For insertion and anchoring purposes hereinafter set forth, cylindrical insert member 2 is comprised of three basic sections. These include a first substantially straight cylindrical section 2a, which is so designated in FIG. 3, a proximal end section 2b, and a distal end section 2c. Proximal end section 2b tapers rearwardly towards its proximal extremity from its point of juncture with the proximal end of cylindrical section 2a. Distal end section 2c tapers forwardly in a more gradual taper from the distal end of straight cylindrical section 2a, towards distal tip 2d. Section 2a is not tapered, and has a uniform diameter of straight, cylindrical shape as shown in FIG. 2 in the erect condition of the prosthetic device. The rearwardly tapered proximal end 2b serves as an anchoring device. Its taper permits it to be readily implanted in the pubic symphasis of the body of the patient for secure positioning of the prosthetic device. Forwardly tapering, distal end section 2c generally conforms to the similarly tapered front end of the corpora cavernosa of the penis, thereby facilitating the insertion of the device. Also, the forward taper on section 2c permits it to readily adapt to variations in the diameter of the distal corpora cavernosa of a patient. Distal tip 2d of cylindrical insert 2 is rounded and somewhat blunt as shown in FIG. 3 to accommodate its insertion within the glans penis.
Contained within cylindrical member 2 and extending longitudinally therein is a malleable rod 4. Malleable rod 4 is constructed in such a way and of such materials as to permit it to be bent into any desired shape, and to hold the particular configuration into which it is bent. It nevertheless has sufficient rigidity to maintain the penis in an erect condition for sexual intercourse, when the entire prosthetic device is straightened as is illustrated in FIG. 2. These desired properties and capabilities of the malleable rod may be achieved by making it from various materials. Malleable metals such as copper and various alloys could be satisfactory. It has been found that a plurality of stainless steel wire strands twisted into a cablelike configuration as shown in FIG. 3 provide a particularly effective malleable rod which resists fatigue failure and has a long flex life.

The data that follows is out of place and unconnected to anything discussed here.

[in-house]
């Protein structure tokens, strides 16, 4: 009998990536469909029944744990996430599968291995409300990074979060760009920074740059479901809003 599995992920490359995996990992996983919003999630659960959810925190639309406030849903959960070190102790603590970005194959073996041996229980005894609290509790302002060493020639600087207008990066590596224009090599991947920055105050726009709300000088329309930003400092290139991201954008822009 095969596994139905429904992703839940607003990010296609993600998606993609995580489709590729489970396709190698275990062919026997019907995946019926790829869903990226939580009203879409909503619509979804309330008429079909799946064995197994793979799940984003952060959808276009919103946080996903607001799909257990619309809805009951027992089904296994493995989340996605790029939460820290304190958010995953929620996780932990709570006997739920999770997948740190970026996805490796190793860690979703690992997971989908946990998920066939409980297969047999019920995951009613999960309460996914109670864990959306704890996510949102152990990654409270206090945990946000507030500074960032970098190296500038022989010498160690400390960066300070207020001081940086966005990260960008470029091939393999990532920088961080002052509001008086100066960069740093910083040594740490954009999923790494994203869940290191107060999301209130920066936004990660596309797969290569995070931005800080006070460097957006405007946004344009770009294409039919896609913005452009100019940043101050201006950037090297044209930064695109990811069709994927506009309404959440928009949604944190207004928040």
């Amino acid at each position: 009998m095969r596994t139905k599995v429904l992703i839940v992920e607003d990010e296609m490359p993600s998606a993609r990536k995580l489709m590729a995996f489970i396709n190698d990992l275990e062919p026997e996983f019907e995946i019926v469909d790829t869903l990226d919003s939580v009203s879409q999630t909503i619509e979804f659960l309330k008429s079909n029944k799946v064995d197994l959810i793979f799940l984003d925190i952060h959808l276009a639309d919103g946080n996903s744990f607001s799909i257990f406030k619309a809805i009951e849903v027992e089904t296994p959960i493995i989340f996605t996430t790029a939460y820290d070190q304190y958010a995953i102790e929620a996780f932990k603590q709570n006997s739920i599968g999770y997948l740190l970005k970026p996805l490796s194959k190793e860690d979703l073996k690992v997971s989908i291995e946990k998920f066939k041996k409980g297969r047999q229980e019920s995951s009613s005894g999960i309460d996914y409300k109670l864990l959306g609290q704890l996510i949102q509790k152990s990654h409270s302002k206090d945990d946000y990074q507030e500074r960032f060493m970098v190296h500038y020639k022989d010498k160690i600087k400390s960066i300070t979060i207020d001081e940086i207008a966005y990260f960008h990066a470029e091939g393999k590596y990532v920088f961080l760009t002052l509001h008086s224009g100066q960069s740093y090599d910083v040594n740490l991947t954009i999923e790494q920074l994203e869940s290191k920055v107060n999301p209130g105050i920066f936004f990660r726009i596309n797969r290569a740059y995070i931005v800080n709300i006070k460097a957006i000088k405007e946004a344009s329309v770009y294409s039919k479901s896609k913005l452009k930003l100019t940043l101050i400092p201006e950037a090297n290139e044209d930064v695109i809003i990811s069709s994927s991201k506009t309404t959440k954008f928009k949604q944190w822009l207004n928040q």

Primarily for purposes of molding and assembly, malleable rod 4 is provided with a front or distal end cap 6, and a rear or proximal end cap 12. Front end cap 6 is of generally tubular configuration and is swaged or crimped over the distal end of rod 4 as shown in FIG. 3. End cap 6 has a transverse hole 8 extending therethrough. This hole or bore provides attachment means for a mandrel or other device which is extended transversely therethrough for supporting the front end of rod 4 in a mold cavity. After the mold operation, the transverse bores left in insert member 2 on both sides of cap 6 are plugged with silicone rubber, such silicone rubber plugs being indicated by reference numerals 10 and 11.
The rear end cap 12 for rod 4 is also tubular at its distal end and is crimped or swaged over the rear end of rod 4. A threaded aperture 14 in the proximal end of cap 12 is used to receive a screw or other threaded mandrel type device for supporting the proximal end of rod 4 in a mold cavity. With malleable rod 4 thus supported longitudinally within a mold cavity by a device inserted transversely into bore 8 of front cap 6 and a screwlike device threaded into opposite end cap 12, molding material is injected into the mold around the outside of rod 4. Such material preferably comprises medical grade silicone rubber, as noted above. Such a molding operation forms cylindrical insert 2 with malleable rod 4 completely encapsulated therein.
After the molding operation, the devices utilized to support rod 4 within the mold cavity are removed from end caps 6 and 12. The axial hole left in the distal end section 2b of insert member 2, when the screw or threaded mandrel is removed from threaded aperture 14 of end cap 12, is filled by silicone to provide an elongated, axial plug 16. As noted above, the bore segments on either side of front end cap 6 are filled by silicone plugs 10 and 11.